Mastering pomegranates


One way to add holiday color (and great flavor) to a dish is to sprinkle some pomegranate seeds (actually, technically, they’re “arils” not seeds) on top, especially along with some minced parsley or mint. (Try it on cauliflower – it’s positively beautiful.)

Of course that may be easier said than done, given that you need to have the pomegranate seeds on hand and pomegranates do pose a challenge in seeding (talk about spraying juice everywhere) and storing (refrigerate or no?). So here are three tips about pomegranates, courtesy of the Food Republic’s 11 Things You Didn’t Know About Pomegranates and Real Simple, that might make things easier:

1) There are two conventional ways to seed pomegranates. The violent way to remove pomegranate seeds involves whacking: “Cut a pomegranate in half horizontally. Hold one half, cut side down, into a relatively deep bowl. Smack the uncut side of the fruit with a spatula, meat pounder or other blunt object. Watch the seeds fall out. Repeat with second half. Enjoy.”

Alternatively, you can score the pomegranate and then submerge it in a bowl of water and gently pry it apart into sections. Working in the water, pick out the seeds from the membrane. The seeds will sink to the bottom of the bowl and the membrane will float to the surface.

Both these methods are demonstrated in this video at Real Simple.

2) Pomegranates freeze easily: “The average pomegranate can contain anywhere from 200 to 1,400 arils – which can seem overwhelming. Fortunately, arils can be frozen for up to three months. Here’s how: spread arils in a single layer on a parchment-lined baking sheet, and leave them, uncovered, in the freezer for about two hours. Then, transfer them to an airtight container or Ziploc baggie of your choice.”

3) Whole pomegranates store easily: “Pomegranates do not continue to develop sugars after they’re harvested, so, once picked, they remain ripe. Keep them in your refrigerator and they are good to go for up to two months.”


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  • manycookbooks  on  December 16, 2013

    Until a severe freeze a in 2010, I had been harvesting pomegranates from our tree for nearly 20 years. We lost most of the main trunks, but new shoots sprang up about a year later and it is stable now, but probably won't be bearing any more fruit in my lifetime! The 'under the water' method I find the easiest, but it helps to wear rubber gloves because the acids in the fruit will turn your fingers a strange colour of yellow! Pomegranate juice is also wonderful and after juicing and straining, can be poured into ice cube trays for later use in drinks and sauces, etc. I do wish I had frozen more instead of eating them before our big freeze. They are very expensive in the store, the larger ones going for upwards of $2.00 per piece.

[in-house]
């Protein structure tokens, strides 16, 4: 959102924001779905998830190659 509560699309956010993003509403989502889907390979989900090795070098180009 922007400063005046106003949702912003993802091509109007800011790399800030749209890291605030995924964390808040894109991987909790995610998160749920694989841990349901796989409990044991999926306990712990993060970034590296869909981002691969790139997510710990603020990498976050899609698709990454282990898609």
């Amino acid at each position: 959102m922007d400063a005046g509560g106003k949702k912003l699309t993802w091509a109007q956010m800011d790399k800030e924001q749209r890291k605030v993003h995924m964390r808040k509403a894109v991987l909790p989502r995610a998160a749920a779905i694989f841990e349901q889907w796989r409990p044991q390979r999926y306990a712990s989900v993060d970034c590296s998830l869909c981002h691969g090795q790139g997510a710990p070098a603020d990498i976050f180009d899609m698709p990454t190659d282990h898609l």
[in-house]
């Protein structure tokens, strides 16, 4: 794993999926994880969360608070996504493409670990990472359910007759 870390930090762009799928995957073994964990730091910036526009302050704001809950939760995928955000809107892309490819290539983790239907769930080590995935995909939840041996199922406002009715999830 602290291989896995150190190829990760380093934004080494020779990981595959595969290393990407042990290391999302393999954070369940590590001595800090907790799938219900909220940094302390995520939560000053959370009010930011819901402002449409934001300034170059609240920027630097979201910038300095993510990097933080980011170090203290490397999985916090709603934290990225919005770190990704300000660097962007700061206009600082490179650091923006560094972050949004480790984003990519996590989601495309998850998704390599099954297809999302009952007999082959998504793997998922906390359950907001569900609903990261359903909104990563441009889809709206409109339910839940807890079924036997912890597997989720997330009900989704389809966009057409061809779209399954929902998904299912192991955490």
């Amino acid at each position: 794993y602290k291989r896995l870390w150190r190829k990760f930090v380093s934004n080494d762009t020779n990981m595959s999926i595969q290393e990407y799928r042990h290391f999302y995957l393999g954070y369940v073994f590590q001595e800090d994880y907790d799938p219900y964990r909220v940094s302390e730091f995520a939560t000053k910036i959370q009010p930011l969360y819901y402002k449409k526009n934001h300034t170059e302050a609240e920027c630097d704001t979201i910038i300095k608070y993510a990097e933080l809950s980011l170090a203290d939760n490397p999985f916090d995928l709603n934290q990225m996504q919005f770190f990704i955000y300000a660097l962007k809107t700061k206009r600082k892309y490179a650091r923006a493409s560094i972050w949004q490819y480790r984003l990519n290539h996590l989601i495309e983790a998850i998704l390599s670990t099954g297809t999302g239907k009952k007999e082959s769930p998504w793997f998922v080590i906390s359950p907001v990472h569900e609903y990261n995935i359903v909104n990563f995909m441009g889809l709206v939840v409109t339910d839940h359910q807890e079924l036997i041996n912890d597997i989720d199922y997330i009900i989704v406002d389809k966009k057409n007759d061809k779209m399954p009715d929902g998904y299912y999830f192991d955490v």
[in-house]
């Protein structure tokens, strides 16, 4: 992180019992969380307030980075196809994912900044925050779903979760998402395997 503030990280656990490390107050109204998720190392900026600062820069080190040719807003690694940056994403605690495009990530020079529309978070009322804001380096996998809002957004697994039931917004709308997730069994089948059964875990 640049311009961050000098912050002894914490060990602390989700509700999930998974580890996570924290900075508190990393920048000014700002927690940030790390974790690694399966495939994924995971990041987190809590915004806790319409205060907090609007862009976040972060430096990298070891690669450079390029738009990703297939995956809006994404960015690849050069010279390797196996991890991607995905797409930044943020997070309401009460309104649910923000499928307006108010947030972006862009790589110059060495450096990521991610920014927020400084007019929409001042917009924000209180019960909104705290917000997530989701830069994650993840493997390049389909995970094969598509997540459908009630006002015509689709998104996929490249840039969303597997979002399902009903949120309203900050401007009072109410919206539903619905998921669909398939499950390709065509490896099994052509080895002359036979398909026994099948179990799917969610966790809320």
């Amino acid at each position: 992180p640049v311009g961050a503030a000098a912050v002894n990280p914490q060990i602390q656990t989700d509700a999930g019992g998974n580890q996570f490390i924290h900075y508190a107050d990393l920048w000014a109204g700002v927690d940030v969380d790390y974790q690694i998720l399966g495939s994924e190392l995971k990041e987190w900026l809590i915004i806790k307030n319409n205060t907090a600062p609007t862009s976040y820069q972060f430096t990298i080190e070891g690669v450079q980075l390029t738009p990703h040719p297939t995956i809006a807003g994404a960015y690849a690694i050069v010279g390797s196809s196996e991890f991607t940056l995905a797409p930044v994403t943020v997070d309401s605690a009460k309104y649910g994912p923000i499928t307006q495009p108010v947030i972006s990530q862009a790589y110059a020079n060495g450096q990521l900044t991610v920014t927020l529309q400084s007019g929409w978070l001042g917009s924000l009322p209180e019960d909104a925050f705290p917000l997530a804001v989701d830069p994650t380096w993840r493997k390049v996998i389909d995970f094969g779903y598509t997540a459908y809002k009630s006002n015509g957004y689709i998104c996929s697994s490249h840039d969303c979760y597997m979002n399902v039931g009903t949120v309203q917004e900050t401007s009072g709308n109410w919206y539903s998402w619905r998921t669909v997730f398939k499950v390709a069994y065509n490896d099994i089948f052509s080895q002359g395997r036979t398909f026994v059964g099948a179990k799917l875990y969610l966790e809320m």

• rivergait  on  December 16, 2013

    I also have home-grown pomegranates…about 300 huge ones this year. I have used the suggestions above, but prefer to just "core" the top, cut lightly into the hemisphere skin, pry apart, and score lightly about 5 times around the resulting rims. Oh…and wear an old long-sleeved T-shirt. I drop a cup into a baggie and freeze. One cup defrosted makes a nice serving, and I entice the grandkids to eat these healthy fruits by serving a custard-cup-full as a "salad" or snack. It becomes a challenge to eat last year's before this year's come in.

  • boardingace  on  December 16, 2013

    Very informative! @ Manycookbooks, thanks for the tip about wearing gloves – I work with pomegranates only a few times a year, so this is a good reminder! I also use the under water method because that's just how I was taught.

    What a pretty fruit!

  • bookpoet  on  December 17, 2013

    Thank you or the tip about freezing the seeds! I never would have thought of that.

  • Suirauqa  on  December 20, 2013

    If you roll the pomegranate and apply a little pressure at the same time the arils/seeds will drop out easily when you cut the pomegranate open.

  • Jane  on  December 20, 2013

    rivergait – I'm so jealous that you have an "excess" of pomegranate seeds. I'm obsessed with them but in Massachusetts I have to pay $2 each. I'm currently steeping Jamie's spiced pomegranate gin, which we have on EYB.

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